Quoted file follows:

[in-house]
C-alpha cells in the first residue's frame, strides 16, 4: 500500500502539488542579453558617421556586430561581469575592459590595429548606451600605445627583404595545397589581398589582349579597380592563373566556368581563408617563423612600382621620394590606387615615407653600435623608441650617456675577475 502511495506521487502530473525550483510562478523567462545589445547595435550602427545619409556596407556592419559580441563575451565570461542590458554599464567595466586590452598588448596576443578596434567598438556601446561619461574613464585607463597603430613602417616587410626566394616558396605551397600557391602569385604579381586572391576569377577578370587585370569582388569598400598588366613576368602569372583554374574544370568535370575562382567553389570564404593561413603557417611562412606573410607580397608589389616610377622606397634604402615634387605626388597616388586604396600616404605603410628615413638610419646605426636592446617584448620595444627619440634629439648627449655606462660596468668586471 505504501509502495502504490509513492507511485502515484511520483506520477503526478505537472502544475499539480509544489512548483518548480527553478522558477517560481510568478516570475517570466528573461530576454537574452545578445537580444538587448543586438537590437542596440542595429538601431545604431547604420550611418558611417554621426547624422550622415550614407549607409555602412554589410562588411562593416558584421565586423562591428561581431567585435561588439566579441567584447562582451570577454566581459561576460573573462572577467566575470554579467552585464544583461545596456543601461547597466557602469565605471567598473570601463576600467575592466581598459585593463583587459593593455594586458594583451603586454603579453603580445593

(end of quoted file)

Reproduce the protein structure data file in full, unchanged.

[in-house]
C-alpha cells in the first residue's frame, strides 16, 4: 500500500502539488542579453558617421556586430561581469575592459590595429548606451600605445627583404595545397589581398589582349579597380592563373566556368581563408617563423612600382621620394590606387615615407653600435623608441650617456675577475 502511495506521487502530473525550483510562478523567462545589445547595435550602427545619409556596407556592419559580441563575451565570461542590458554599464567595466586590452598588448596576443578596434567598438556601446561619461574613464585607463597603430613602417616587410626566394616558396605551397600557391602569385604579381586572391576569377577578370587585370569582388569598400598588366613576368602569372583554374574544370568535370575562382567553389570564404593561413603557417611562412606573410607580397608589389616610377622606397634604402615634387605626388597616388586604396600616404605603410628615413638610419646605426636592446617584448620595444627619440634629439648627449655606462660596468668586471 505504501509502495502504490509513492507511485502515484511520483506520477503526478505537472502544475499539480509544489512548483518548480527553478522558477517560481510568478516570475517570466528573461530576454537574452545578445537580444538587448543586438537590437542596440542595429538601431545604431547604420550611418558611417554621426547624422550622415550614407549607409555602412554589410562588411562593416558584421565586423562591428561581431567585435561588439566579441567584447562582451570577454566581459561576460573573462572577467566575470554579467552585464544583461545596456543601461547597466557602469565605471567598473570601463576600467575592466581598459585593463583587459593593455594586458594583451603586454603579453603580445593